Tank Interviews Dylan French: More Than SEALs on Extortion 17

By Faye Higbee

On August 11, Tank (Rick Ferran) interviewed Dylan French – an 8 year US Army Combat Veteran who served in a Chinook Unit. He was friends with the National Guard and Army Reservists killed that fateful day on August 6, 2011 on Extortion 17. It wasn’t just SEALs on that helicopter.

The mix of Army flight crews and flight engineers in the helicopter has often been overshadowed by SEAL Team Six due to their famous killing of Osama Bin Laden. Dylan shared with us that he knew the Army members, some of them well. And they all loved to fly. Among the men on the helo were also USAF members and Navy members, not counting the SEALS.

Army Reservists- National Guard

SGT Alexander J. Bennett
SPC Spencer Duncan
CWO Bryan J. Nichols
CWO David R. Carter
SSG Patrick D. Hamburger

He met Alex Bennett at his flight platoon. A little over a year before Extortion 17, they became roommates.

“Got moved to flight platoon in my Chinook unit that summer in preparation for my first deployment to Iraq. That’s where I met Alex Bennett. That dude was crazy, but the right kind. Was really good at his job.When we got back in December of 2009, I got a job with an aviation support facility in Olathe, Kansas. After I moved there I found out we were going to Afghanistan. So as a reservist we are supposed to get a year dwell time before another deployment. I waived that in order to go. Alex moved in with me around June 2010 in Overland Park, KS. ”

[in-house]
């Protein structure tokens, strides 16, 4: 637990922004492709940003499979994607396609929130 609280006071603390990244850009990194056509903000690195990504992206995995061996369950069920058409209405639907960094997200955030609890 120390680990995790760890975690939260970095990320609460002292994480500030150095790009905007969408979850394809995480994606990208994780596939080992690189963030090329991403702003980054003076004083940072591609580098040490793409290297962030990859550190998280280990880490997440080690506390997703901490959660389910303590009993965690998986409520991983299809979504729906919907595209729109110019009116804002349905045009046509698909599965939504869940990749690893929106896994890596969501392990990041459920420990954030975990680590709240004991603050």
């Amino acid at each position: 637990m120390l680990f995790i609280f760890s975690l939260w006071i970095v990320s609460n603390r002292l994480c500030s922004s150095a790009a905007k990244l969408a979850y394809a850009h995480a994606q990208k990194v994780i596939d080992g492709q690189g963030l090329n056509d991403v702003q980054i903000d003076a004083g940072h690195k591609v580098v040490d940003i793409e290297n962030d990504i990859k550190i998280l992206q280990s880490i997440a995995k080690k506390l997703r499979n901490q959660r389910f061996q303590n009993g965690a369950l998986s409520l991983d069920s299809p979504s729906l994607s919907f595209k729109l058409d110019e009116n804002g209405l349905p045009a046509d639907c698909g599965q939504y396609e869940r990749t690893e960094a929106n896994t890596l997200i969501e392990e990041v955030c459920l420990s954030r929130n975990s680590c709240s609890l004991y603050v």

Bryan Nichols, Spencer Duncan

“We both Met Bryan Nichols there [Overland Park]. A young laid back pilot. He was good at his job and fun to hangout with after work. While prepping for the deployment, I met Spencer Duncan and talked him into volunteering for a door gunner spot. We got a four day pass just before we left. Spencer and I and some friends spent it in Austin, Texas having a blast.”

It was in Austin that they learned that Bin Laden had been taken out- he said they “celebrated like crazy.” They were Army brothers in a flight group that was used frequently as combat resupply, troop transport, infill. He also knew David Carter and Pat Hamburger. But Alex, Spencer, and Bryan were more than good friends … they were family.


Dylan told us that in the Obama years, the Rules of Engagement were “like having both hands tied behind your back.” You were not supposed to shoot back unless you were taking “effective fire.” Unfortunately, being shot at under those circumstances in a helicopter can be lethal. (He’s overjoyed at Mattis being SecDef now).

When the first Chinook with call sign Extortion 17 crashed, the Army moved that call sign to the now famous helicopter.

Dylan’s group was close to the border of Pakistan when the news of Extortion 17 being shot down was received.

“The commander came in and said, ‘Another bird went down’ then turned around and walked out. We found out soon what happened. … There were mixed emotions. Every reserve unit that deploys is not used to that kind of loss. Reserve Chinook operators didn’t think much about going down. They do now.”

Dylan remembers his friends as loving the military, loving to fly, heroes who wanted to serve. He visits the final resting places of his friends whenever he can.